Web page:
Philly College Football Kicks Off With A Local Rivalry

By Mike Kern for

August 28, 2108

From 1928-1943, Temple and Villanova played each other in football every season. This was during a time when the Owls were going to the inaugural Sugar Bowl for Pop Warner. And were beating Penn State some two months before the attack on Pearl Harbor. Of course it took more than seven decades for them to beat those dreaded Nittany Lions again. Details.

Then, there was nothing again between two schools separated by some 30 miles until 1970. But they would renew the rivalry for 11 straight years, until Villanova dropped its program. That was during the time when Wayne Hardin was trying to give North Broad Street a higher profile, and nearly beat Penn State three times in a five-year span.

The Wildcats came back at the I-AA (now FCS) level in 1985. In 2003 they finally got another shot at the Owls, in the first college game at Lincoln Financial Field. And they won, 27-24, in overtime. They took the next meeting as well, on a late field goal in 2009, when they wound up going 14-1 en route to a national championship. Temple won the next year, when Villanova went back to the semifinals, on a late field goal and touchdown. The Owls won via blowouts in 2011 and ’12.

Last year Temple led by 13 at halftime but needed another late field goal to avert overtime. This Saturday at noon in South Philly they will meet for perhaps the last time. At least for the foreseeable future. And that would be a shame. But Temple doesn’t really have much to gain by scheduling the game, except for getting 10,000 more fans into the stadium. Which is never a bad thing. Still, the Owls have a whole lot to lose and not much to gain. That’s just the way it is, in these matchups. And every year there are a handful of FCS teams that beat FBS opponents. You can look it up. That doesn’t mean they’re all necessarily upsets. Yet on paper, well, it sure looks like it’s not supposed to happen.

For Villanova, which is going to play an FBS team every year anyway, it’s a good deal. The Wildcats get to take a short bus ride to an “away” game, they get more fans at the Linc than they get for just about any on-campus dates against Colonial Athletic Association teams and they make some money out of it. Which has mostly been the whole point for FCS programs trying to help make the bottom line more feasible.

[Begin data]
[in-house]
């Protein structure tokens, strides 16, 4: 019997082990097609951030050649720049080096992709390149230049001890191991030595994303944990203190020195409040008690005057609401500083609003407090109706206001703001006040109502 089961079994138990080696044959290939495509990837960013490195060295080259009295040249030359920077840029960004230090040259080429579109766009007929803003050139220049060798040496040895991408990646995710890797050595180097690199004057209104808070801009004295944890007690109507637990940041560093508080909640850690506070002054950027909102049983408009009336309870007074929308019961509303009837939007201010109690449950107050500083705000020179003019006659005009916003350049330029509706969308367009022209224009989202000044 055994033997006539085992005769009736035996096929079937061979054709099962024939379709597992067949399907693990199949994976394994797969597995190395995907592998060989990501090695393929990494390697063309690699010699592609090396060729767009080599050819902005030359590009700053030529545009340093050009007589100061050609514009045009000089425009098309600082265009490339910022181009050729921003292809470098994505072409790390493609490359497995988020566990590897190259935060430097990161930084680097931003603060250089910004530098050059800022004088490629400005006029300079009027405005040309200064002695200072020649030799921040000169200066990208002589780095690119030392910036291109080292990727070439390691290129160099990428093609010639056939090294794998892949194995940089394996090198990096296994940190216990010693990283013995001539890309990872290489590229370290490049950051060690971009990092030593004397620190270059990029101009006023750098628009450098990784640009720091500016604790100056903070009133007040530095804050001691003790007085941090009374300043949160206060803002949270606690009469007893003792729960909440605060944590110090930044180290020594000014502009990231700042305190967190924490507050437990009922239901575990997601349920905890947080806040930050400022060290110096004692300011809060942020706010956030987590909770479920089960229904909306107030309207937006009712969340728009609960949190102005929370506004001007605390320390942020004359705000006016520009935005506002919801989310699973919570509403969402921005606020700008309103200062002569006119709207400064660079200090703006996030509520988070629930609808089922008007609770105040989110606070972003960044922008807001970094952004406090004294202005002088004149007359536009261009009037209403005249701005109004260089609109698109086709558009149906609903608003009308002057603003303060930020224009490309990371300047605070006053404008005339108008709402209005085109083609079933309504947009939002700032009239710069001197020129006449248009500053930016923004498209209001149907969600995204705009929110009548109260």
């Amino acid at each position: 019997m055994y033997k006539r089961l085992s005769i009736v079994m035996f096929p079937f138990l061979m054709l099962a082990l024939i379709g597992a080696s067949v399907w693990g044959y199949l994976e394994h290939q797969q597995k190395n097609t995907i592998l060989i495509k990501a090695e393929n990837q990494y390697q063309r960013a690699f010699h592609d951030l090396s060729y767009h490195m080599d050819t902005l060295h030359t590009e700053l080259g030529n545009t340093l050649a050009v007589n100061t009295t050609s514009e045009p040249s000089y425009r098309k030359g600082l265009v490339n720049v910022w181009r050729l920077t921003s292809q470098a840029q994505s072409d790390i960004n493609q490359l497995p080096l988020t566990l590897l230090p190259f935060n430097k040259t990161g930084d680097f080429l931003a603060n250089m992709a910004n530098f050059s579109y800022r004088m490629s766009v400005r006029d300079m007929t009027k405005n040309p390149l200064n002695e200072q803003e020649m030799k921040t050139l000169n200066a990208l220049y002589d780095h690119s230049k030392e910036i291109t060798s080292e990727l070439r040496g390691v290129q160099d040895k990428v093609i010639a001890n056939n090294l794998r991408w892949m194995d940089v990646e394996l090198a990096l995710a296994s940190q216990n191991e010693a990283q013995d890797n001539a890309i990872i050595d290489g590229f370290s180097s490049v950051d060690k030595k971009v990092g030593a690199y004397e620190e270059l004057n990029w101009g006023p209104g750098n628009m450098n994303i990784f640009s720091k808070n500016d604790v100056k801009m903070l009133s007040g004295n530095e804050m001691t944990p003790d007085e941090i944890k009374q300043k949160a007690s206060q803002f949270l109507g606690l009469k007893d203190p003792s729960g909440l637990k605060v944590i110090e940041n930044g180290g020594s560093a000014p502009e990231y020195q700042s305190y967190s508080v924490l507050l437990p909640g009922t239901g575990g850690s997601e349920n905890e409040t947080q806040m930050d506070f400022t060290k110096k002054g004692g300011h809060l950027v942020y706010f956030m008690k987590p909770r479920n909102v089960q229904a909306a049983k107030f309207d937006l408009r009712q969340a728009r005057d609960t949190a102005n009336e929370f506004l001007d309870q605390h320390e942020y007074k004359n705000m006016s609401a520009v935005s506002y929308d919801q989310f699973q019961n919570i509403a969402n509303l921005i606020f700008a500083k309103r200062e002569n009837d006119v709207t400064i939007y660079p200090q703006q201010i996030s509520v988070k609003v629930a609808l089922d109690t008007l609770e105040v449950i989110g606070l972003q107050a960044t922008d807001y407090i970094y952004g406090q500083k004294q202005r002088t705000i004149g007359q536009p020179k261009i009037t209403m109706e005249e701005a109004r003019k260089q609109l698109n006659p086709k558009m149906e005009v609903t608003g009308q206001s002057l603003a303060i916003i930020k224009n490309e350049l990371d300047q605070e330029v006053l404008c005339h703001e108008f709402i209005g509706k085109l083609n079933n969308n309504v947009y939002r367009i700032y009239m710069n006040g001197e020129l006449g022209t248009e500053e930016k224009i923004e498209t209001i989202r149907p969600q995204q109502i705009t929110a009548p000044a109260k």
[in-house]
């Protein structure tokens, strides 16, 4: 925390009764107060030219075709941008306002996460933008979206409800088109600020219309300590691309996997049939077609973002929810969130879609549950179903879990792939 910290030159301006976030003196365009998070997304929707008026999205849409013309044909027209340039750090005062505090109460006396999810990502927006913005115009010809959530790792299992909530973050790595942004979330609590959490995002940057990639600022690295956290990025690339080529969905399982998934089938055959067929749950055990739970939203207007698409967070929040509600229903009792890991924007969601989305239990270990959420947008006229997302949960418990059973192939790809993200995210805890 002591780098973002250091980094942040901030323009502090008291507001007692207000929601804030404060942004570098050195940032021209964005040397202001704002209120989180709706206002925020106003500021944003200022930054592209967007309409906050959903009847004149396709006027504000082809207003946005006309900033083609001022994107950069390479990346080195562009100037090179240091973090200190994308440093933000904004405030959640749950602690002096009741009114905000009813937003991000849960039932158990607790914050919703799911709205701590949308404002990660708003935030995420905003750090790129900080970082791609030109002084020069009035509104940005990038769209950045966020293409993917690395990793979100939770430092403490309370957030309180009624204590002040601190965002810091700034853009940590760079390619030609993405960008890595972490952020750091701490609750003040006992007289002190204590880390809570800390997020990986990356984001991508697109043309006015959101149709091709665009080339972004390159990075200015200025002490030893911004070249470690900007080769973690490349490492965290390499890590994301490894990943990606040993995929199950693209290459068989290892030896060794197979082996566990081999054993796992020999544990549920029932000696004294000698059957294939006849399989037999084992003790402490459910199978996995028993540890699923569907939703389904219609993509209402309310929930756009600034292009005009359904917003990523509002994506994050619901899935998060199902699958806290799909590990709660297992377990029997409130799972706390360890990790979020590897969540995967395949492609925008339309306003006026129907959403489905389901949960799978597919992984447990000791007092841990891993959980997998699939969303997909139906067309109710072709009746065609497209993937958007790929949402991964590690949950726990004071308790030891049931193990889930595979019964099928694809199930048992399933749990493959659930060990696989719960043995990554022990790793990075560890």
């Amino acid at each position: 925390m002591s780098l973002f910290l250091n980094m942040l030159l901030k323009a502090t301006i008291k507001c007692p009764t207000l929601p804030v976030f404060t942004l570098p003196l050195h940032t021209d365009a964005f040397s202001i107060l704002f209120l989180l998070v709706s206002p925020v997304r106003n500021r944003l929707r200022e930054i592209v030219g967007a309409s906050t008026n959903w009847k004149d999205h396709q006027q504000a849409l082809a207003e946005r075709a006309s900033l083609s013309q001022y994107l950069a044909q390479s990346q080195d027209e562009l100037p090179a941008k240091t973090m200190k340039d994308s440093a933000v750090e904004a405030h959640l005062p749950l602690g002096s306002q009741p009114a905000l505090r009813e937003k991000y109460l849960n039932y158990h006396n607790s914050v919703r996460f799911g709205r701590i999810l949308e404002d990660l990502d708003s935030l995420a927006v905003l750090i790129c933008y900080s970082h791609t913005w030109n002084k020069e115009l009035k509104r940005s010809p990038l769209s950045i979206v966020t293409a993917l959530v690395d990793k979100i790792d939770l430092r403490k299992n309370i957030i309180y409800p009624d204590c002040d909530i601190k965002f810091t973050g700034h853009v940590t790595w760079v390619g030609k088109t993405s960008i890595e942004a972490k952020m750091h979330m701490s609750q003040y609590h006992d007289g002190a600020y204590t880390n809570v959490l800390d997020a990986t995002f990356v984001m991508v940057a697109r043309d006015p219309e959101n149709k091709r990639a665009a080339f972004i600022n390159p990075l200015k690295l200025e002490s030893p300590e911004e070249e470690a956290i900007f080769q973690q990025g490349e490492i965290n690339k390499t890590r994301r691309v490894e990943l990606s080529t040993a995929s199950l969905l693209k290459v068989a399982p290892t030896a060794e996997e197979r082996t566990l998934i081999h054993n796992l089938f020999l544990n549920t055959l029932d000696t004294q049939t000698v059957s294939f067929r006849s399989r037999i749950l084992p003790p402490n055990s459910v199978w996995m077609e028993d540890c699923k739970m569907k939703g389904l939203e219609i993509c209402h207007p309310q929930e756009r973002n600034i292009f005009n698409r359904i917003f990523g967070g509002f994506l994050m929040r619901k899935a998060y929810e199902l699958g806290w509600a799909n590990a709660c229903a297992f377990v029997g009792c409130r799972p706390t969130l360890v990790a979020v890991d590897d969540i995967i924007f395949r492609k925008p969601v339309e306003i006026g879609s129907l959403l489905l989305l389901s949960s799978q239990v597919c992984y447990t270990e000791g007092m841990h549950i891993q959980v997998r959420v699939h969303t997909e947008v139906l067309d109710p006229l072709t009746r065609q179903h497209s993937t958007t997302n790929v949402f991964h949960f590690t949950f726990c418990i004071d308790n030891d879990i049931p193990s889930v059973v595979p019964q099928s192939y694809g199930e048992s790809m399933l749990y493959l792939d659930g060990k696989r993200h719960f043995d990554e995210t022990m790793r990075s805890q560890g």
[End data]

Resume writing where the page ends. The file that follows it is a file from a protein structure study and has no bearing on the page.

The Owls should be favored, just because. They went 7-6 last year under first-year coach Geoff Collins, the former Florida defensive coordinator, coming off back-to-back 10-win seasons, which is two more than the program had ever managed before that. Last year’s record wasn’t necessarily a surprise, given all the transitionary circumstances. And they did win four of their last five, after Frank Nutile took over at quarterback. That included a bowl win for just the third time, and first since 2011.

Now they have 13 starters back and were picked to finish third in the American Athletic Conference East, behind Central Florida and South Florida. For whatever that’s worth at this point. Expectations should be higher. But the sked isn’t easy. They have road games at Navy, UCF, Houston, Maryland and Boston College, which some feel could be a real sleeper under former Temple coach Steve Addazio. So the last thing the Owls need is to not win one that most folks figure they will. That’s the inherent risk.

In this matchup the Owls always have a manpower advantage. They’re bigger, faster and deeper. And attrition can definitely be a factor, particularly this early. Even more so if the temperature is summery.

A year ago, everything that could go wrong on the Main Line did. New coach Mark Ferrante, who spent nearly 30 years on Andy Talley’s staff, lost most of his key players to injuries. The Wildcats still managed to go 5-6. One loss was in overtime. Now they’ve been picked to finish sixth in their league, which means they might be flying under the radar a bit. Sometimes that can be a motivational thing. We’ll see. This much is certain: they’ve made the playoffs in every even-numbered year since 2008, if you’re into that sort of stuff.

Quarterback Zach Bednarczyk, a fifth-year senior, had thrown for seven touchdowns with no interceptions when he went down last season. He is surrounded by weapons, and a veteran line. But in the past few years, when the Wildcats have lost it’s mostly been because the offense failed to produce. That needs to change.

If they could knock off the Owls, it obviously sets them up to make a return run to the postseason. If not, well, life goes on. The CAA is where they’re either going to get it done or not. They will certainly have enough chances against teams with similar aspirations, in one of the toughest FCS neighborhoods. The Wildcats have to go to Stony Brook in late September, at which point they should probably be no worse than 3-1. They get defending national runneruup James Madison, the 2016 champion, and New Hampshire, a perennial playoff team that they haven’t played in quite awhile, in October sandwiched around their bye. So who knows? The main thing, as they just learned, is staying reasonably healthy. Because in FCS quality depth is not always a luxury.

So Saturday at the Linc, tangibly there’s really not much at stake. Other than local pride. But since they are keeping score … it’s been interesting more often than not. And the rules say there has to be a starting point. Maybe that’s enough. Especially for the survivor. Particulalry, as logic suggests, that team is the one trying to be play with the biggest boys on the food chain. If only it were that simple.

FYI: Be on the lookout for my Fraud Five, a fixture for the past quarter-century at the Daily News, to now be appearing on starting September 9.

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